Repeated exposure to violent content can reinforce the message that violence is an acceptable means of conflict resolution. Repeated exposure also increases the risks that children will become desensitised to the use of violence in real life or develop an exaggerated view about the prevalence and likelihood of violence in their own world.
The film contains science fiction action violence, peril, and threats of violence relating to the use of weapons of mass destruction: Examples include:
Children under five are most likely to be frightened by scary visual images, such as monsters, physical transformations.
In addition to the above-mentioned violent scenes, there are some scenes in this movie that could scare or disturb children under the age of five, including the following:
Children aged five to eight will also be frightened by scary visual images and will also be disturbed by depictions of the death of a parent, a child abandoned or separated from parents, children or animals being hurt or threatened and / or natural disasters.
Children in this age group are also likely to be disturbed by the above-mentioned scenes
Children aged eight to thirteen are most likely to be frightened by realistic threats and dangers, violence or threat of violence and / or stories in which children are hurt or threatened.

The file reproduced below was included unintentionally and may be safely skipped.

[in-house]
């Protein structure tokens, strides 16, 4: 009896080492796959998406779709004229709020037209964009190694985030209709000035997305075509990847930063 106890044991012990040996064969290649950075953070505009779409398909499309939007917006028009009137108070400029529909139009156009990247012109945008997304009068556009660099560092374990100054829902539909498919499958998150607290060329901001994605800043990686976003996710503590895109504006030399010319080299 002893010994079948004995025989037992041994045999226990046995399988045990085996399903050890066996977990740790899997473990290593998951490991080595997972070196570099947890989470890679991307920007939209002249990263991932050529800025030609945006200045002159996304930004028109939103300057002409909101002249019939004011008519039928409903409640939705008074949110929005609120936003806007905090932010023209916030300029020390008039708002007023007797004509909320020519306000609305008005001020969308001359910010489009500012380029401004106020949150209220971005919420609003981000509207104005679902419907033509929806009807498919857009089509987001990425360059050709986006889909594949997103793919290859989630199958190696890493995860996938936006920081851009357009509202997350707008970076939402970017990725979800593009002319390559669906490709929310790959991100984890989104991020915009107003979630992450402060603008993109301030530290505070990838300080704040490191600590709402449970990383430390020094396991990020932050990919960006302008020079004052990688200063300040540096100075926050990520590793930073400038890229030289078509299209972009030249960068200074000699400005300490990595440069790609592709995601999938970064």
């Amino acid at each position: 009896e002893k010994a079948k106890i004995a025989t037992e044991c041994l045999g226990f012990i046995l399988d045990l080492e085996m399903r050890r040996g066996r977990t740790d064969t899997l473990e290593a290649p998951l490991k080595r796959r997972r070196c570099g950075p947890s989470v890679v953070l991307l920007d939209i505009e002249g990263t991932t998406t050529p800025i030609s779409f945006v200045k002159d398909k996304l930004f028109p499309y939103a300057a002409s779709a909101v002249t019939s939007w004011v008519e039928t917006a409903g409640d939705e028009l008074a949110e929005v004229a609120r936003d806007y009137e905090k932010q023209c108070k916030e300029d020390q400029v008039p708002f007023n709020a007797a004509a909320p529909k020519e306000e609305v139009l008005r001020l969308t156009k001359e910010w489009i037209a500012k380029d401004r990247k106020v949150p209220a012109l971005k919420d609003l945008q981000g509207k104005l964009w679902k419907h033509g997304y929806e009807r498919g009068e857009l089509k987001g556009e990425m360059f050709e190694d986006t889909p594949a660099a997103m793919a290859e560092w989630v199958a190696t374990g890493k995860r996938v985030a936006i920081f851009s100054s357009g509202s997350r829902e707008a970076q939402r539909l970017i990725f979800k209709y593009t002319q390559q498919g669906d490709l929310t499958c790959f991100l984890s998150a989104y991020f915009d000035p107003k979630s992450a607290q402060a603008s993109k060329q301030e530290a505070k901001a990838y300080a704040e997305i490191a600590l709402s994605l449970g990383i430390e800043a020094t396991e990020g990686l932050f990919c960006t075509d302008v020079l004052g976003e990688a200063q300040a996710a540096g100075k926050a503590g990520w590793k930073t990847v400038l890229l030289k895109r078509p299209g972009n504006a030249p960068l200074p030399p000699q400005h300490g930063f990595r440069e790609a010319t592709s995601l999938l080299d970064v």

Children in this age group may also be disturbed by some of the above-mentioned scenes
Children over the age of thirteen are most likely to be frightened by realistic physical harm or threats, molestation or sexual assault and / or threats from aliens or the occult.
Children in this age group are unlikely to be disturbed by anything in this film
Nothing of concern in the movie but plenty of associated merchandise
The film contains some occasional low-level sexual references and innuendo designed to have comical intent. Examples include:
The film contains no nudity and occasional scenes depicting brief low-level sexual activity. Examples include:
None of concern
Very mild. Examples include:
Dr Who: The Day of the Doctor is a science fiction action film targeting a wide ranging audience, particularly fans of the Doctor Who TV series who will enjoy seeing several “Doctors” on the screen at once. It celebrates the fiftieth anniversary of the TV series with the usual mixture of drama and humour, and fans will not be disappointed.
Younger children are likely to find the film’s multiple story lines and characters confusing and there are some scary scenes and characters. The scenes of transformation from human to alien are likely to be particularly disturbing for under 8s and the intensity is increased in the 3D version.
The main messages from this movie are:
Parents may wish to discuss with their children the concept of sacrificing the few to save the many. Are there any situations when sacrificing the life of one individual to save a greater number is justified? Is it a no-win situation? What would the real-life consequences be to the person who had to make such a choice?
Tip: Leave out the first A, An or The